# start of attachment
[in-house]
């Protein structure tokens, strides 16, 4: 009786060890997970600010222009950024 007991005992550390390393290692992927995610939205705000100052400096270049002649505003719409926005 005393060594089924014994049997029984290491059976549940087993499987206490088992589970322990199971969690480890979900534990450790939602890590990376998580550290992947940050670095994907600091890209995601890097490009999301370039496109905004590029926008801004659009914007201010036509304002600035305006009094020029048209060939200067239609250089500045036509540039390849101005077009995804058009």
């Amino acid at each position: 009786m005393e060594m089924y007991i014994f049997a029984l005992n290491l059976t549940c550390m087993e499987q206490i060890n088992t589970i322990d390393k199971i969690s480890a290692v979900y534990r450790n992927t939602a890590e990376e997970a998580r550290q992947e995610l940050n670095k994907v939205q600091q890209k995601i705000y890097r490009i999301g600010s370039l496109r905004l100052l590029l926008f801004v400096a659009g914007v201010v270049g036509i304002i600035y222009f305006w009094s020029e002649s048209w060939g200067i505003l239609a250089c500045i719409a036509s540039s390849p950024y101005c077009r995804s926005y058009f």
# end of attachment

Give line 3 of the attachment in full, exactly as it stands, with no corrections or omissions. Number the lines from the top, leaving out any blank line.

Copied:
């Amino acid at each position: 009786m005393e060594m089924y007991i014994f049997a029984l005992n290491l059976t549940c550390m087993e499987q206490i060890n088992t589970i322990d390393k199971i969690s480890a290692v979900y534990r450790n992927t939602a890590e990376e997970a998580r550290q992947e995610l940050n670095k994907v939205q600091q890209k995601i705000y890097r490009i999301g600010s370039l496109r905004l100052l590029l926008f801004v400096a659009g914007v201010v270049g036509i304002i600035y222009f305006w009094s020029e002649s048209w060939g200067i505003l239609a250089c500045i719409a036509s540039s390849p950024y101005c077009r995804s926005y058009f």